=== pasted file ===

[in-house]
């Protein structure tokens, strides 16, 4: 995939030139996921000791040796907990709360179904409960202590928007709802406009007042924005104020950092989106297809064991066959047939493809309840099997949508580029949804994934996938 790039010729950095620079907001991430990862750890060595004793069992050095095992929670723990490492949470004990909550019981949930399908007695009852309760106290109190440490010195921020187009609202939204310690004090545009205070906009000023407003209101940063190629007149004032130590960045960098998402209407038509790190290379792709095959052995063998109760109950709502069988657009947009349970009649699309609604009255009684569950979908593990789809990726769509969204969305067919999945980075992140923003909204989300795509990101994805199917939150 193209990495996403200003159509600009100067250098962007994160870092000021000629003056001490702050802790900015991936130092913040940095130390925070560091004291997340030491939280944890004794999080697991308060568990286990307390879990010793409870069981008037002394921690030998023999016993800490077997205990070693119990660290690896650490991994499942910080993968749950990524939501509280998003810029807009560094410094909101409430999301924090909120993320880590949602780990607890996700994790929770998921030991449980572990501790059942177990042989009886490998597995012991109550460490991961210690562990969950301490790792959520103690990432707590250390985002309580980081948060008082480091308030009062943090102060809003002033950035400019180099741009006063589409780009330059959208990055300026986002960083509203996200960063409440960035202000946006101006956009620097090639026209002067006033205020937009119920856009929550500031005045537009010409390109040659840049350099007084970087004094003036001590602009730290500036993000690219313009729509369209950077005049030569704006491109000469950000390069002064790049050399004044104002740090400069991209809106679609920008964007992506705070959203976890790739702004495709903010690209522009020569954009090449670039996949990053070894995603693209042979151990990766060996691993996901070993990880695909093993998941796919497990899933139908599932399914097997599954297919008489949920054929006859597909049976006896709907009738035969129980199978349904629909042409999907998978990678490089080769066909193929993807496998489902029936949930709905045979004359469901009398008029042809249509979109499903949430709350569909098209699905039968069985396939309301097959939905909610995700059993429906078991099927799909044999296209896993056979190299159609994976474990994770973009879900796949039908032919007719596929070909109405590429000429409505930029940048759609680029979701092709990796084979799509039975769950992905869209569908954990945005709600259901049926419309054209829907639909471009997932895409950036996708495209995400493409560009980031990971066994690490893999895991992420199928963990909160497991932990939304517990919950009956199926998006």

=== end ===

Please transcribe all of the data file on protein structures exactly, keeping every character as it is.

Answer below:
[in-house]
């Protein structure tokens, strides 16, 4: 995939030139996921000791040796907990709360179904409960202590928007709802406009007042924005104020950092989106297809064991066959047939493809309840099997949508580029949804994934996938 790039010729950095620079907001991430990862750890060595004793069992050095095992929670723990490492949470004990909550019981949930399908007695009852309760106290109190440490010195921020187009609202939204310690004090545009205070906009000023407003209101940063190629007149004032130590960045960098998402209407038509790190290379792709095959052995063998109760109950709502069988657009947009349970009649699309609604009255009684569950979908593990789809990726769509969204969305067919999945980075992140923003909204989300795509990101994805199917939150 193209990495996403200003159509600009100067250098962007994160870092000021000629003056001490702050802790900015991936130092913040940095130390925070560091004291997340030491939280944890004794999080697991308060568990286990307390879990010793409870069981008037002394921690030998023999016993800490077997205990070693119990660290690896650490991994499942910080993968749950990524939501509280998003810029807009560094410094909101409430999301924090909120993320880590949602780990607890996700994790929770998921030991449980572990501790059942177990042989009886490998597995012991109550460490991961210690562990969950301490790792959520103690990432707590250390985002309580980081948060008082480091308030009062943090102060809003002033950035400019180099741009006063589409780009330059959208990055300026986002960083509203996200960063409440960035202000946006101006956009620097090639026209002067006033205020937009119920856009929550500031005045537009010409390109040659840049350099007084970087004094003036001590602009730290500036993000690219313009729509369209950077005049030569704006491109000469950000390069002064790049050399004044104002740090400069991209809106679609920008964007992506705070959203976890790739702004495709903010690209522009020569954009090449670039996949990053070894995603693209042979151990990766060996691993996901070993990880695909093993998941796919497990899933139908599932399914097997599954297919008489949920054929006859597909049976006896709907009738035969129980199978349904629909042409999907998978990678490089080769066909193929993807496998489902029936949930709905045979004359469901009398008029042809249509979109499903949430709350569909098209699905039968069985396939309301097959939905909610995700059993429906078991099927799909044999296209896993056979190299159609994976474990994770973009879900796949039908032919007719596929070909109405590429000429409505930029940048759609680029979701092709990796084979799509039975769950992905869209569908954990945005709600259901049926419309054209829907639909471009997932895409950036996708495209995400493409560009980031990971066994690490893999895991992420199928963990909160497991932990939304517990919950009956199926998006």